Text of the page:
REVIEW: To the Arctic 3D Highlights Enviro-Woes, Polar Bear Cubs in Dazzling IMAX

Movieline Score: 7
To the Arctic 3D

Before IMAX became a way to boost action sequences — Tom Cruise dangling from the tallest building in the world, the Joker's gang rappelling down from a Gotham City high-rise to rob a bank — the outsized format was primarily the domain of nature films like To the Arctic 3D, which aim to dazzle with large-scale shots of mountains and dolphins and Australia and other impressive-looking things. Forty minutes long and narrated by Meryl Streep, To the Arctic uses spoonfuls of cuteness — featuring walruses and caribou, though polar bears are its primary animal stars — to make its fairly grim environmental message go down a little easier.

Directed by Greg MacGillivray, an old hand at IMAX docs, To the Arctic tries to balance out its underlying sense of global warming alarm with spectacular imagery and footage of the far north ecosystem at work. Of course, even when it comes to the most roly poly of polar bear cubs, life at the top of the world isn't easy, and while the film discreetly leaves the majority of the process of hunting and gobbling down seals off screen, it does include some potentially troubling sequences involving the food sources the male bears turn to when desperate. Polar bears aren't easy to film — a segment about how would-be cinematographers camouflage remote-controlled cameras in order to get closer shots of the animals shows one bear breaking a device like an enraged celebrity attacking a paparazzo. So when the filmmakers find a family of bears and are able to stick with them for several days, they end up catching a chase across the ice.

It's a mother polar bear and her two cubs who are the heart of To the Arctic, the trio traveling across the diminishing sea ice as the mother searches for food for her offspring in the lean summer months when hunting is more difficult. Survival isn't a certainty — earlier footage shows a mother swimming for nine days and hundreds of miles in search of meat, her cub not surviving the journey. But in the case of these bears, their most dangerous enemy turns out to be males of their own species, who will eat cubs when they can't find seals to nosh on. The mother anxiously herds her children across the ice floes, always on the lookout for other bears, though despite her caution one finds them and tries to track them down. (Parents with children and sensitive stoners planning on seeing the film can rest assured there are no scenes of violent polar bear cannibalism.)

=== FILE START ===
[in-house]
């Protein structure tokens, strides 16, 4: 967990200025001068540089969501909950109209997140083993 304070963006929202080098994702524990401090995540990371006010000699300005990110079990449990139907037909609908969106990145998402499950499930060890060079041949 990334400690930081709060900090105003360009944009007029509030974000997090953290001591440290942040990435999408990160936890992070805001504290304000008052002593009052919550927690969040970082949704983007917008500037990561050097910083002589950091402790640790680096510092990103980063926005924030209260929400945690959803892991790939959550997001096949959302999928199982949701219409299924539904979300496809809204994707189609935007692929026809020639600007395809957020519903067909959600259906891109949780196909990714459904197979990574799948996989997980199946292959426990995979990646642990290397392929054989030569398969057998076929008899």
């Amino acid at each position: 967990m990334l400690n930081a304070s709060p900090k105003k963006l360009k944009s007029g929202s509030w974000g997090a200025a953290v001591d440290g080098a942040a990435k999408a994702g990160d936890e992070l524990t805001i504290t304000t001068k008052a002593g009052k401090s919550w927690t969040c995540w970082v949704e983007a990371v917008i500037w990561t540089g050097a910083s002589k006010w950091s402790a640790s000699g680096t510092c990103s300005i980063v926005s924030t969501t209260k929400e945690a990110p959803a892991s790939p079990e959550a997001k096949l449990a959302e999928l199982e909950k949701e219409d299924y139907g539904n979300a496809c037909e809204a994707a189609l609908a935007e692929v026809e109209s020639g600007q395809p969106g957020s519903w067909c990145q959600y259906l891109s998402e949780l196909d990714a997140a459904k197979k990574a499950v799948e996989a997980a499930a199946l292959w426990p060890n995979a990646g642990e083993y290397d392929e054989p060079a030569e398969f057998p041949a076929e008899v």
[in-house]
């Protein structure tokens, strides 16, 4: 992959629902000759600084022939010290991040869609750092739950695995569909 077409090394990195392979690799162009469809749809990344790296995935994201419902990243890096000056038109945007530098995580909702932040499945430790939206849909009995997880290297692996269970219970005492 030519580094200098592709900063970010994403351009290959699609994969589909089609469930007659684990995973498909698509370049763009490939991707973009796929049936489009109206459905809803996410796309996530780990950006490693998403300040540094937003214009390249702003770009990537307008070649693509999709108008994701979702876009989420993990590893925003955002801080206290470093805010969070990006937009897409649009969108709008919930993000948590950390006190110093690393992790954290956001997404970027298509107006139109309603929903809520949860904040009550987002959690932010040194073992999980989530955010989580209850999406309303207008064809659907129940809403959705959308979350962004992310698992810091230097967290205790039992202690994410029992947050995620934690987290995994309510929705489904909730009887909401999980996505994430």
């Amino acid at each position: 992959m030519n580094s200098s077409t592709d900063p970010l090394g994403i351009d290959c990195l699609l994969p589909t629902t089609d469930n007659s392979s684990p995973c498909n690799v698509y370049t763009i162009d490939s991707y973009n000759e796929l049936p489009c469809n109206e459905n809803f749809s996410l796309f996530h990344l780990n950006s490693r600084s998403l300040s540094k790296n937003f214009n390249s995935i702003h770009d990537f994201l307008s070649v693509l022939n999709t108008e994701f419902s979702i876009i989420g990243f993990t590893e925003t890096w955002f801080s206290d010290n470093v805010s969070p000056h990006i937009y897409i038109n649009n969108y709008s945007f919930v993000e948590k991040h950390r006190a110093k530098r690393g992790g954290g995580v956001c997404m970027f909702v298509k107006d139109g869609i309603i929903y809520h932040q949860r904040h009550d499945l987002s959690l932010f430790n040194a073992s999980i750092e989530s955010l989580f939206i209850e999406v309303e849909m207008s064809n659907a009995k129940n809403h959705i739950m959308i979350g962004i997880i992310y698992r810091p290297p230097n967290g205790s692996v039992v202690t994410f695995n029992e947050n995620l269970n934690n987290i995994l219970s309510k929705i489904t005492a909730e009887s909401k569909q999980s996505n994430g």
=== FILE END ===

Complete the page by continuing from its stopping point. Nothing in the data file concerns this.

To the Arctic flutters from place to place, peering in at some Inuit hunters and researchers who dive beneath the ice, then traveling with a pair of scientists tracking caribou migrations before pausing to watch walruses loll in the sun and then jumping to a ship departing from Svalbard. The only thematic ties beyond a shared region are the environmental threats being posed by global warming, which is making it harder to polar bears and walruses to hunt and is wreaking havoc on the caribou migration patterns.

The film is marked by a few jarring stylistic touches, like a score that wavers between dramatic instrumentals and Paul McCartney songs ("Mr. Bellamy," "I'm Carrying" and "Little Willow") and opening credits that explode into shards of ice that fly at you — narrated by Meryl Streep BOOM! Streep offers her voiceover with nary a sly twinkle, even when delivering lines about the "frisky dance of the northern lights" or urging that "we can help keep the Arctic white." But it's the visuals you're here to see, and they look great on the massive screen in three dimensions, especially in helicopter shots that whirl past waterfalls cascading off of glaciers or travel over the fantastic tundra like there's an army of orcs to be discovered just over the next bluff. 3-D and IMAX may no longer be new, but in moments like those, they can still summon a sense of awe.

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